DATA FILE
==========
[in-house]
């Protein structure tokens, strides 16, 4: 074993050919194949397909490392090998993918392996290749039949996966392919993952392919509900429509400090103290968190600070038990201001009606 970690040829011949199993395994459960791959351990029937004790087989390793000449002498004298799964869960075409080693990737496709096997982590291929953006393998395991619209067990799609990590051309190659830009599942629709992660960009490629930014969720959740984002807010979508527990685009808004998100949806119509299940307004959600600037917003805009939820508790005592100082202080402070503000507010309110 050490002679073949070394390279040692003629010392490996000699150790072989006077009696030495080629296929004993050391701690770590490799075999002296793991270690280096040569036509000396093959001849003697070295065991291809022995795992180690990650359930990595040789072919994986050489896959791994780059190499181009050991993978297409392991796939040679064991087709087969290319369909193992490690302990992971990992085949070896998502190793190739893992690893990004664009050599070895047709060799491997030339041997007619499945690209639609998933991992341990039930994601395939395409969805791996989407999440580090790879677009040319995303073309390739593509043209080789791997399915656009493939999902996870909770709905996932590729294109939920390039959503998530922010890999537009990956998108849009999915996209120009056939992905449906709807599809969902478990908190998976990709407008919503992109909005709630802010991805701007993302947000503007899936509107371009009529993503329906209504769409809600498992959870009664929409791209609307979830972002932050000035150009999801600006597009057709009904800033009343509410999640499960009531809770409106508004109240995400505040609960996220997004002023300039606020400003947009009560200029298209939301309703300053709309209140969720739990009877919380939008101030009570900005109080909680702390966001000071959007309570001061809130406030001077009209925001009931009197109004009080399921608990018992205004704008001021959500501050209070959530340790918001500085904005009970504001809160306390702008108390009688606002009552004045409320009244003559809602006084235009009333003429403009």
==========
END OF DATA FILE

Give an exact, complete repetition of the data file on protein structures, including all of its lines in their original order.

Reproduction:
[in-house]
């Protein structure tokens, strides 16, 4: 074993050919194949397909490392090998993918392996290749039949996966392919993952392919509900429509400090103290968190600070038990201001009606 970690040829011949199993395994459960791959351990029937004790087989390793000449002498004298799964869960075409080693990737496709096997982590291929953006393998395991619209067990799609990590051309190659830009599942629709992660960009490629930014969720959740984002807010979508527990685009808004998100949806119509299940307004959600600037917003805009939820508790005592100082202080402070503000507010309110 050490002679073949070394390279040692003629010392490996000699150790072989006077009696030495080629296929004993050391701690770590490799075999002296793991270690280096040569036509000396093959001849003697070295065991291809022995795992180690990650359930990595040789072919994986050489896959791994780059190499181009050991993978297409392991796939040679064991087709087969290319369909193992490690302990992971990992085949070896998502190793190739893992690893990004664009050599070895047709060799491997030339041997007619499945690209639609998933991992341990039930994601395939395409969805791996989407999440580090790879677009040319995303073309390739593509043209080789791997399915656009493939999902996870909770709905996932590729294109939920390039959503998530922010890999537009990956998108849009999915996209120009056939992905449906709807599809969902478990908190998976990709407008919503992109909005709630802010991805701007993302947000503007899936509107371009009529993503329906209504769409809600498992959870009664929409791209609307979830972002932050000035150009999801600006597009057709009904800033009343509410999640499960009531809770409106508004109240995400505040609960996220997004002023300039606020400003947009009560200029298209939301309703300053709309209140969720739990009877919380939008101030009570900005109080909680702390966001000071959007309570001061809130406030001077009209925001009931009197109004009080399921608990018992205004704008001021959500501050209070959530340790918001500085904005009970504001809160306390702008108390009688606002009552004045409320009244003559809602006084235009009333003429403009």